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Sept. 24, 2003 -- No. 497
Chancellor, students to speak at kickoff of Public Service Scholars Program
CHAPEL HILL -- A new program that honors University of North Carolina at Chapel Hill students who perform community service work will hold an official kickoff Friday (Sept. 26) on the stairs of Wilson Library.
Chancellor James Moeser, Carolina Center for Public Service Director Lynn Blanchard and students will speak at the free public ceremony from 11:30 a.m. to 12:15 p.m. Students can learn about the program in time to sign up to participate this semester, via the Web, by the deadline at 5 p.m. Friday.
Light refreshments will be served; if it rains, the event will be inside Wilson in the Pleasants Family Assembly Room.
The Public Service Scholars Program began unofficially last semester but is now getting under way in earnest, said Chad Fogleman, who oversees the program for the public service center. Among its requirements are that students perform 300 hours of community service during their college careers. They also must complete two courses that combine service and learning, complete skills training in four different areas and maintain certain grade-point averages.
Upon graduation, students who have fulfilled the requirements receive notations on their transcripts of "special recognition in public service" or the higher mark of "Public Service Scholar." They receive a certificate of achievement and a letter from the Chancellor, and their names are listed in the commencement program.
Last semester, 42 participants performed 2,470 hours of community service, with eight of them logging 100 hours each, Fogleman said. Students worked in agencies and efforts including Habitat for Humanity, various tutoring programs, Big Buddy mentoring, UNC Hospitals and the Family Violence Prevention Center of Orange County, he said.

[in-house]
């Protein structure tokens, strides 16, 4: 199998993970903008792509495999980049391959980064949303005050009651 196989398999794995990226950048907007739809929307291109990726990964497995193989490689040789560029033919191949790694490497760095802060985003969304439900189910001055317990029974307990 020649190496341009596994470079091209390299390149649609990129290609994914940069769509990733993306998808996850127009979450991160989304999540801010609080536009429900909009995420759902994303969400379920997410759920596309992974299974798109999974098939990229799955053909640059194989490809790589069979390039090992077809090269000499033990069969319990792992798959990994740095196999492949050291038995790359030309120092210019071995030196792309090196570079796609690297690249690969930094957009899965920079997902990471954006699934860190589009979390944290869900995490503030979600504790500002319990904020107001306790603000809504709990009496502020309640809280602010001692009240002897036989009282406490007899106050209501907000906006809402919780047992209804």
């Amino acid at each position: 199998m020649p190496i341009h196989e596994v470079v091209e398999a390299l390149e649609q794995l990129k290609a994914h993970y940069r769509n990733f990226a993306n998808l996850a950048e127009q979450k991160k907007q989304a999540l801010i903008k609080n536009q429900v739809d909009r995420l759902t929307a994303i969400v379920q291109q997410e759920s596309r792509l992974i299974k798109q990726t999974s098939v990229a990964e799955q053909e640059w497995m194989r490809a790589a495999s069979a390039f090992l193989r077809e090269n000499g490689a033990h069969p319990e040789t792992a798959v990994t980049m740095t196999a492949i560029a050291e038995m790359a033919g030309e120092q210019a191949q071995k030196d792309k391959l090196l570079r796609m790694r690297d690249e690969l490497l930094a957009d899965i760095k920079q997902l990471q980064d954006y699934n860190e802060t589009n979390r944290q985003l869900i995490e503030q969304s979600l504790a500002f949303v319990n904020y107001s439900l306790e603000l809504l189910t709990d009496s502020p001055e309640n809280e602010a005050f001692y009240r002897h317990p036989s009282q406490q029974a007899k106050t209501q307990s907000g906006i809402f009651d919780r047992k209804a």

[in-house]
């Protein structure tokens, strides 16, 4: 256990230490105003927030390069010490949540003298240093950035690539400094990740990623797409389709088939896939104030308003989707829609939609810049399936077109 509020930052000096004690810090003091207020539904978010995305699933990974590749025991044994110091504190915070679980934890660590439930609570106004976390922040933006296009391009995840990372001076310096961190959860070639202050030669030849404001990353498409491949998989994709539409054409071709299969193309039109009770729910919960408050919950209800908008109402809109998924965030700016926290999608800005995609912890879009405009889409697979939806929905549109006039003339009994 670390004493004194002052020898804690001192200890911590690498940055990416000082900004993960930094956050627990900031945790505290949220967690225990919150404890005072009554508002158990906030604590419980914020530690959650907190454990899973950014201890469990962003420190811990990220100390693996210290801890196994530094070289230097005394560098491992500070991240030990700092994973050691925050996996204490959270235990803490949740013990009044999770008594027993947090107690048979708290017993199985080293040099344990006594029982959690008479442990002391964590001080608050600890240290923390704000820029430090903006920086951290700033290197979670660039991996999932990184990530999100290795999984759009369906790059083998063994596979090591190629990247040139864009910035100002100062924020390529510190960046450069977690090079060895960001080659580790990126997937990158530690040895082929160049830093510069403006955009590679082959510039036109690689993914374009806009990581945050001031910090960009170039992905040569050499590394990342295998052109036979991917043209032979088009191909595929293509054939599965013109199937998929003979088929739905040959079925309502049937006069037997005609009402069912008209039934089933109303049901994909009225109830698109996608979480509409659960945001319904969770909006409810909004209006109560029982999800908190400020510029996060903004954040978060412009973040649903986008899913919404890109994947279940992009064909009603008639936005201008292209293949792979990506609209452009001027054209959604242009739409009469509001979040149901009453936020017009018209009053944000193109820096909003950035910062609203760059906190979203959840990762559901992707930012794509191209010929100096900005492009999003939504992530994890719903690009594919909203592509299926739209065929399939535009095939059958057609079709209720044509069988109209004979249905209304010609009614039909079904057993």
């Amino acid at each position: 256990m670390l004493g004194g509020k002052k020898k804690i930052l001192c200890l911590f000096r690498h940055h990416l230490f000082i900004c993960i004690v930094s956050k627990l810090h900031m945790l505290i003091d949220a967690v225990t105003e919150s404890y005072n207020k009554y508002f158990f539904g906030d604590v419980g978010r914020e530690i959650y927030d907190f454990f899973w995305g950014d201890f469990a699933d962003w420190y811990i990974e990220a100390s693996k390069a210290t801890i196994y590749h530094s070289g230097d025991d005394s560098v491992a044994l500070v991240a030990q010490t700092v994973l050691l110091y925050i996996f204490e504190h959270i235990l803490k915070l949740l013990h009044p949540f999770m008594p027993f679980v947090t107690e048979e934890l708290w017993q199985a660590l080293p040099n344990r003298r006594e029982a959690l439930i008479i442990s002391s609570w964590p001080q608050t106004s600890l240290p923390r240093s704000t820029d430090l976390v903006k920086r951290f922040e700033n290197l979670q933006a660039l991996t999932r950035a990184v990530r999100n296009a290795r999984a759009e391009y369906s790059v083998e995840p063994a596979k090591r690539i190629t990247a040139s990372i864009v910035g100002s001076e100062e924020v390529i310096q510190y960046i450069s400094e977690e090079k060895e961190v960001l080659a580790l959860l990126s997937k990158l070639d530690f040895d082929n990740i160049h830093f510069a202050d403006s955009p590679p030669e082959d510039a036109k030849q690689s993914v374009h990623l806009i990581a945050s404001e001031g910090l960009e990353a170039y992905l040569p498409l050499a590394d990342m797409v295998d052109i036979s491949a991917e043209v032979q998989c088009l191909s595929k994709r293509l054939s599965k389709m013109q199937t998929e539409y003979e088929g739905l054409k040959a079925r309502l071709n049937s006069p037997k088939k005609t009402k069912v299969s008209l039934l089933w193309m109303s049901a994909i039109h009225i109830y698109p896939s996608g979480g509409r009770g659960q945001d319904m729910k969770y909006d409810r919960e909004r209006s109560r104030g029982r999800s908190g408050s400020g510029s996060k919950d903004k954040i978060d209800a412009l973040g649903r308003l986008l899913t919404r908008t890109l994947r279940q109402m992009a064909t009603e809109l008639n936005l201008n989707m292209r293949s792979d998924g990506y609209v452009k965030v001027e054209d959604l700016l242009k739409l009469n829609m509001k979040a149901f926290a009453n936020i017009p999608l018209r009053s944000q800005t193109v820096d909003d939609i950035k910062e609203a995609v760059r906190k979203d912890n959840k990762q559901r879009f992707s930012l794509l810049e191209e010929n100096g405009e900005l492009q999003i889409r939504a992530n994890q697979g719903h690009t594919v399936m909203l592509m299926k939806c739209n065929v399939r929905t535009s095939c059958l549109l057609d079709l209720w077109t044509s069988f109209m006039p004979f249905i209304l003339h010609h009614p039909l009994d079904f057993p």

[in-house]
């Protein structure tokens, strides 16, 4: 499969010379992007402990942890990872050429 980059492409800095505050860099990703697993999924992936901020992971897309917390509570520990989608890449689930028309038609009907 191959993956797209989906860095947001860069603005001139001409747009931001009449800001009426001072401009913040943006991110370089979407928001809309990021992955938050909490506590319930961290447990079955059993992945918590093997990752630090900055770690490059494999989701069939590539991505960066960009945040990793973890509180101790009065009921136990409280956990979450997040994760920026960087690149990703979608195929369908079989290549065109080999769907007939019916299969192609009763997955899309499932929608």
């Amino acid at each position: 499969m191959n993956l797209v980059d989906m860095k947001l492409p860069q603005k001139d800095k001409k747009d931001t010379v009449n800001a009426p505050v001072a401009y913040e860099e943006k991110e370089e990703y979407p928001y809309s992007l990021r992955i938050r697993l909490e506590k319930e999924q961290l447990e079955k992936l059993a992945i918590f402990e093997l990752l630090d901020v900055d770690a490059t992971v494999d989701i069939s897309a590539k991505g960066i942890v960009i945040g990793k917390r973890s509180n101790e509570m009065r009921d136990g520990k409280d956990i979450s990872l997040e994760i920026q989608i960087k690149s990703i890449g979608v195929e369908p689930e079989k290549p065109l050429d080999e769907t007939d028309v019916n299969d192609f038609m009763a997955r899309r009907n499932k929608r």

Now, 200 students have signed up for the program this semester; enrollment, open at the start of each semester, closes for fall 2003 at 5 p.m. Friday (Sept. 26).
"One thing students seem to like about this program is that it focuses on training and skills, so they know they are building their capabilities," Fogleman said. "They know they’re going to be developing themselves."
The skills training areas include effective communication, diversity and cultural awareness and organizational leadership. Students also have said they like meeting other students who value public service and community needs, as well as working toward a goal in a holistic, structured approach, Fogleman said.
He said the new program adds recognition for outstanding public service to Carolina’s numerous and longtime means of recognizing academic achievement. With public service high on the list of priorities for a public university, he said, "this is a statement of what we value."
The Carolina Center for Public Service, which oversees all such efforts at the university, received a $15,000 planning grant from Strowd Roses Inc., a Chapel Hill foundation, last year to begin the program. For more information, attend the event Friday, visit http://www.unc.edu/cps/scholars/ or call 843-7568.He He
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Contact: Lynn Blanchard, 843-7568; Chad Fogleman, 843-6993
News Services contact: L.J. Toler, 962-8589